As Indian Foreign Secretary Harsh Vardhan Shringla was wrapping up his talks with senior US officials in Washington on the evolving situation in Afghanistan, Pakistan rushed its ISI chief General Faiz Hameed to Kabul to ensure the inclusion of people it had backed for decades in the new Taliban government. The two contrasting pictures summed up the altered great power game over Afghanistan since the Taliban took over the country.
While India is trying to explore how to realign its Afghan policy and recover the ground it has laid with the governments of Hamid Karzai and Ashraf Ghani by investing USD 3 billion in assistance over the last two decades, Pakistan is seeking to influence the composition of a new dispensation in that country it has always considered a “strategic depth,” after remaining on the margins since the previous Taliban regime was ousted in 2001.
One of the main purposes of Shringla’s US visit was how to come out with a coordinated strategy to take out their nationals stranded in Afghanistan unharmed, and to deal with the new regime in Kabul that appears to be tilting towards the China-Pakistan axis. His talks with Secretary of State Antony Blinken and Undersecretary of State Wendy Sherman provided an opportunity to exchange views on the Taliban’s second accession to power in Afghanistan.
Shringla’s visit to the US came hot on the heels of the first official contact between India and the Taliban on August 31, when Indian Ambassador to Qatar Deepak Mittal had a meeting with the Taliban’s Deputy Political Head Sher Mohammad Abbas Stanikzai in Doha at the latter’s request. The terse readout issued by the Indian Ministry of External Affairs after the meeting spoke about India raising its concerns with Stanikzai over the safety of Indians and religious minorities in Afghanistan, and terror groups operating from that country against India and other countries. Shringla was a little more elaborative when he told the media in Washington that although India’s engagement with the Taliban was “limited,” the latter had indicated that they would be “reasonable” in handling things.
At the same time, the Indian foreign secretary made it clear that New Delhi would like to continue to be in wait-and-watch mode as far as the Taliban was concerned. The question is: How long will India be in the wait-and-watch mode? Former Indian diplomat Vivek Katju is among those Indian foreign policy experts and strategic thinkers who have disfavoured shunning the Taliban and want New Delhi to accept the reality of having to deal with the group.
Having little clout with the Taliban, it is now pretty clear that India is aligning its future Afghan policy with those of the US and the European Union. Notably, around the time Shringla was in the US, Indian Foreign Minister S Jaishankar was in Slovenia attending a meeting of the EU which, among other things, dealt with the Afghan developments. There is a compelling case for that. The one key area of convergence between India, the US and the EU is to put pressure on the Taliban to not allow terror groups like ISIS, al Qaeda, Jaish-e-Mohammed, ISIS (Khorasan) and Pakistan-based Haqqani network to operate in Afghanistan. The Taliban has gone on record saying it would look to China to bankroll the Afghan economy, but it cannot afford to leave out the US, the EU and India, for that matter, when it comes to pumping in aid. Besides, the Taliban has assets amounting to USD 10 billion in the US, which could be frozen if it does not cater to the major security interests of the American and western countries. The last thing the Taliban would want is a collapse of the crumbling Afghan economy.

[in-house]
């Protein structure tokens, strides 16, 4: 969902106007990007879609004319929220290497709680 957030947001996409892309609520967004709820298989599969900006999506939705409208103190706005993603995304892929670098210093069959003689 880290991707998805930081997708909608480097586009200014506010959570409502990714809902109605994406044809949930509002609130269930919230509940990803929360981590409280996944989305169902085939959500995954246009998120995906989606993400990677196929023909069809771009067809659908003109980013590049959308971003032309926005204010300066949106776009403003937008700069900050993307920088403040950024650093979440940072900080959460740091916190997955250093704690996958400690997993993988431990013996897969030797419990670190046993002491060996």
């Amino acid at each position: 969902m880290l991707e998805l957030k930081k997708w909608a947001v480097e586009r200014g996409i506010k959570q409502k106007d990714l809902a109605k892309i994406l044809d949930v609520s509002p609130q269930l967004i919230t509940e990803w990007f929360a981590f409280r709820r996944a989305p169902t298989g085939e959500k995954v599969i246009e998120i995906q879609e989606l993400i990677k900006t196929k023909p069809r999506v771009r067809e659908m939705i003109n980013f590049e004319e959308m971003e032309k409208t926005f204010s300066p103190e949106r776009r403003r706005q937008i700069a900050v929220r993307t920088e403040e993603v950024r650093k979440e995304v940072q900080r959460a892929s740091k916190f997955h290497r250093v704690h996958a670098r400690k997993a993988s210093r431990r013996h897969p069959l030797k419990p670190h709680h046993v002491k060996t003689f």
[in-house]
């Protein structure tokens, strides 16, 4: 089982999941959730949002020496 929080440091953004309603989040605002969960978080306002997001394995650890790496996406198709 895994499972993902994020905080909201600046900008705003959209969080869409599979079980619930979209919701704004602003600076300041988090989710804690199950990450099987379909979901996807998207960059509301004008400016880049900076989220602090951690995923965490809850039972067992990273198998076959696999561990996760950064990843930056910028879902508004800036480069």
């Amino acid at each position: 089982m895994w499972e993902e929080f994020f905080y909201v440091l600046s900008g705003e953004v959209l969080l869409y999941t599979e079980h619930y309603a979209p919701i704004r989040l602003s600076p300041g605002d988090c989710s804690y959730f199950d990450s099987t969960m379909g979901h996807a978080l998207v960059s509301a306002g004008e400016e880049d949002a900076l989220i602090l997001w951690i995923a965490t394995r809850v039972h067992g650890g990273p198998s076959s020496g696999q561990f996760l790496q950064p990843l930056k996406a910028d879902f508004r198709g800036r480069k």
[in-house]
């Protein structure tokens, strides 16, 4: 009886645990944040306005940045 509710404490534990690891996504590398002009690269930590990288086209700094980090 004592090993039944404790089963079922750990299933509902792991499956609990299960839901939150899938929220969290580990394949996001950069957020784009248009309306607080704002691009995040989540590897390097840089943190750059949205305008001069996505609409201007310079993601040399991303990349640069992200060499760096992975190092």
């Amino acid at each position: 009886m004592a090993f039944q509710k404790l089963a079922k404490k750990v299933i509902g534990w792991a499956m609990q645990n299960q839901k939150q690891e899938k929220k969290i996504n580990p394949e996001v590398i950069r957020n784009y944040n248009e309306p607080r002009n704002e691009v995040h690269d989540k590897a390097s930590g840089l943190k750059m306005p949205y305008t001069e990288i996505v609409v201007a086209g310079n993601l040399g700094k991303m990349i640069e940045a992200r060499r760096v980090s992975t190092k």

This is an area where the Taliban knows Pakistan cannot help in any way. So if the Taliban does not improve its acceptability to the US and the West, it cannot expect that aid and cash would flow into Afghanistan. The Taliban has to decide if it would dance to the tunes of Pakistan and allow terror groups to have free ingress in Afghanistan at the risk of earning economical reprisals of much of the international community.
New Delhi would like all the assurances Stanikzai gave to Mittal to be translated on the ground before it takes the next steps to deal with the new regime in Afghanistan. But the Taliban has so far been sending contradictory signals. While some Taliban leaders have said that it views the Kashmir issue as a bilateral one between India and Pakistan, some others have said they have the right to flag the issue of Muslims in Kashmir. Foreign policy analysts like Katju and C Raja Mohan believe the US and the EU have given enough hints that they would not be averse to opening contacts with the Taliban. This is most succinctly brought out by the fact that while on August 2, the UN Security Council—under India’s presidentship—had warned the outfit against going for forced capture of power to establish an Islamic Emirate, it made no mention of either of the issues in its resolution of August 16, a day after the Taliban captured Kabul. India was the president of the UNSC during August.
The US, under Barack Obama, had once propagated a distinction between “good Taliban” and “bad Taliban” in order to help solve the Afghan muddle and pull its military out of Afghanistan. At that time, India had rejected any distinction between “good terrorists” and “bad terrorists” on the ground that it is a specious and self-serving argument. New Delhi may have to revisit some components of its known stand and come up with a reworked diplomatic template in order to come to terms with a new reality in Afghanistan.
Pallab Bhattacharya is a special correspondent for The Daily Star. He writes from New Delhi, India.